An introduction to the structure and function of proteins as essential elements of life processes; principles of enzymology; introductory bioenergetics; conservation of the energy of food for body processes; digestion and catabolism of fats, proteins and carbohydrates; terminal pathways of oxidation, anaerobic and aerobic metabolism, mitochondrial metabolism; energy storage and utilisation; the molecular basis of disease; illustrative topics in metabolism.
If you've ever wondered how living things work, where they get their energy from, how they make the components they need or what it is that your genes do, then biochemistry is for you. Biochemists describe life by applying the molecular approach of chemistry to the study of biological molecules. Biochemists also explore the molecular basis of disease, generating insights into how disease can be managed and treated. Biochemistry occupies a central place in the life sciences. It is fundamental to our understanding of the structure, function and development of all life. It doesn't matter which area of biology you are interested in, biochemistry will enhance your understanding of life.
About this paper
|Foundations of Biochemistry
|Semester 2 (On campus)
|Domestic Tuition Fees ( NZD )
|International Tuition Fees
|Tuition Fees for international students are elsewhere on this website.
- CHEM 191
- Schedule C
- Students who in the first semester of the same year have failed CHEM191 with a mark of 45 - 49, have passed all other papers and require BIOC192 for timely progression will be considered for entry to BIOC192 by special permission.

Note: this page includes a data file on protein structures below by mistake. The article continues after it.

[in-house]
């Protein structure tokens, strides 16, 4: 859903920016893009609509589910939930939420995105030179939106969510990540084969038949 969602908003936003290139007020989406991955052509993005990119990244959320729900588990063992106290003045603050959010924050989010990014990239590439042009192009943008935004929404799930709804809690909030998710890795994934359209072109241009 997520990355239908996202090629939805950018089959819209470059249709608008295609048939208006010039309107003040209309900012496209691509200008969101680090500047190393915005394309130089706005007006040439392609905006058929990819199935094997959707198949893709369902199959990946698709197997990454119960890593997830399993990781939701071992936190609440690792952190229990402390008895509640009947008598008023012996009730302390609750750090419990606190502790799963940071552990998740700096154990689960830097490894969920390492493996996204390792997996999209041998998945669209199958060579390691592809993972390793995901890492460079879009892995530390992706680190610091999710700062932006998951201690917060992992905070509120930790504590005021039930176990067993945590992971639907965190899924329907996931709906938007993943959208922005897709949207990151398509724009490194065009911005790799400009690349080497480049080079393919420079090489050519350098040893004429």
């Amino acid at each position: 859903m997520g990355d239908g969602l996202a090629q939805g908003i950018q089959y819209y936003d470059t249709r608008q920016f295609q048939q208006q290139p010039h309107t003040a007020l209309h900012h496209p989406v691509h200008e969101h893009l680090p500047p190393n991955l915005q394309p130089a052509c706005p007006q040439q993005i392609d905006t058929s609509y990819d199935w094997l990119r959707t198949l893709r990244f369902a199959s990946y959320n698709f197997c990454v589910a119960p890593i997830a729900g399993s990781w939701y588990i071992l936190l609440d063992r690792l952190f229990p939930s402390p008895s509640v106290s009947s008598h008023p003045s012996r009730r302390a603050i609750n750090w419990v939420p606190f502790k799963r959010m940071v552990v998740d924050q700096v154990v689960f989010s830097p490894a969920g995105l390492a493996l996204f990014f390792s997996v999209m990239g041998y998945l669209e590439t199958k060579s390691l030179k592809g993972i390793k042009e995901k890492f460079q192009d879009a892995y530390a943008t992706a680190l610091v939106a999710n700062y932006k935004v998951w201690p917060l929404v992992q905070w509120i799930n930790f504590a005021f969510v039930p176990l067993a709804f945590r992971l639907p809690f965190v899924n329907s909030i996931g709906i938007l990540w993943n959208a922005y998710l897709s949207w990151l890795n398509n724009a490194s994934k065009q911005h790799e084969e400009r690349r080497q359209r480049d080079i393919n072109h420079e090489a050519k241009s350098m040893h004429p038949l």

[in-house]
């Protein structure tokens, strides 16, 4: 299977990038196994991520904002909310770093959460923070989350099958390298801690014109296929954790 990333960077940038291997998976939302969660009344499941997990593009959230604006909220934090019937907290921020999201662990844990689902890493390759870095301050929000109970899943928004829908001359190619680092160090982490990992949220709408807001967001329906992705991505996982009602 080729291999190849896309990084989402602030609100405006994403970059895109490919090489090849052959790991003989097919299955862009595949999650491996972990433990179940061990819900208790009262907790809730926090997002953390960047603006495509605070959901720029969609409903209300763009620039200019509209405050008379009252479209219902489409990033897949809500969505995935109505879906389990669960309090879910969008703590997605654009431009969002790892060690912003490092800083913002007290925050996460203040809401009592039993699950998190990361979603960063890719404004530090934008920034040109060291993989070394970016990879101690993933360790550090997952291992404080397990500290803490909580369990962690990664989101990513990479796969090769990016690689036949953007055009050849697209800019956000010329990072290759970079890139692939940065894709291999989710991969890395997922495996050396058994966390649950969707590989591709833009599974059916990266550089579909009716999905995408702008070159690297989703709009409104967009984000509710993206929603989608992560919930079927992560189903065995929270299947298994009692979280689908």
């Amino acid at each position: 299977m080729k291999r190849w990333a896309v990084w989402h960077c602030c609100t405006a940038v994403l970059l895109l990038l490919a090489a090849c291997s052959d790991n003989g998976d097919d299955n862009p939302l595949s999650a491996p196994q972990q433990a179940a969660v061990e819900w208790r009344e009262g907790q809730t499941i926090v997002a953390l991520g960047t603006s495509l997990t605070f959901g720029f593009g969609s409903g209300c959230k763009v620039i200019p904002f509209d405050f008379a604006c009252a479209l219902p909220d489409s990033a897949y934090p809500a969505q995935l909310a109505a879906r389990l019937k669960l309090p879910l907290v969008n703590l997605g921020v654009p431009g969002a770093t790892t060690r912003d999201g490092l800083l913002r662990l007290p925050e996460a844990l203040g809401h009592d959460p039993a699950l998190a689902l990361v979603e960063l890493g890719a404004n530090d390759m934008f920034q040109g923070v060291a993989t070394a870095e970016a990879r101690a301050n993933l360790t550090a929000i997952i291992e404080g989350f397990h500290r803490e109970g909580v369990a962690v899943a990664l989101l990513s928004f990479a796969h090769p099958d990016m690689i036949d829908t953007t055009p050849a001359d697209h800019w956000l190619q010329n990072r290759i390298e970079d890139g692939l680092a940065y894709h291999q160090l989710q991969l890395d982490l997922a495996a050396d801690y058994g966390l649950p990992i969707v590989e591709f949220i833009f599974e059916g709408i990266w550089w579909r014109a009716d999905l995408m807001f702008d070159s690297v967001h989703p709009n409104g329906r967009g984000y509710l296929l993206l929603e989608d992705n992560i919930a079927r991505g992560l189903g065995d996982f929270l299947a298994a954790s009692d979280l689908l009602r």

- BIOC 192 is suitable for a broad range of life science students. It is a prerequisite for entry into health professional programmes and the Bachelor of Biomedical Science. A variety of Bachelor of Science (and other degree) major/minor subjects will include BIOC 192 in their requirements, including those intending to major/minor in Biochemistry.
- Teaching staff
Course Co-ordinator: Dr Nicole Power
Tel 03 479 5628
Lecturers from the Departments of Biochemistry, Human Nutrition and Pharmacology & Toxicology.
A variety of textbooks are suitable for BIOC 192. We recommend: Papachristodoulou, D., Snape, A., Elliot, W. H., and Elliot, D. C. (2018). Biochemistry and Molecular Biology, 6th Edition. Oxford UP: Oxford.
- Graduate Attributes Emphasised
- Global perspective, Interdisciplinary perspective, Lifelong learning, Scholarship, Communication, Critical thinking, Ethics, Information literacy, Research, Self-motivation, Teamwork.
View more information about Otago's graduate attributes.
- Learning Outcomes
- Gain an understanding of the major paradigms in protein biochemistry, molecular genetics, biotechnology and human carbon metabolism
- Gain recognition of the relationship between molecular structure/function and human health
- Gain familiarity with the language of biochemistry
- Develop the ability to integrate material across the discipline
- Appreciate the relationship between biochemistry and other pre-clinical sciences
- Recognise that biochemical knowledge is evidence-based
- Appreciate the principles of scientific method and how they can be applied to the design and interpretation of experiments
- Gain exposure to and competence in a variety of techniques for analysing biological molecules
- Develop and appreciate the value of intellectual independence
- Encourage students to be enthusiastic about biochemistry
- Ensure students are adequately prepared for advancement to both clinical and non-clinical 200-level papers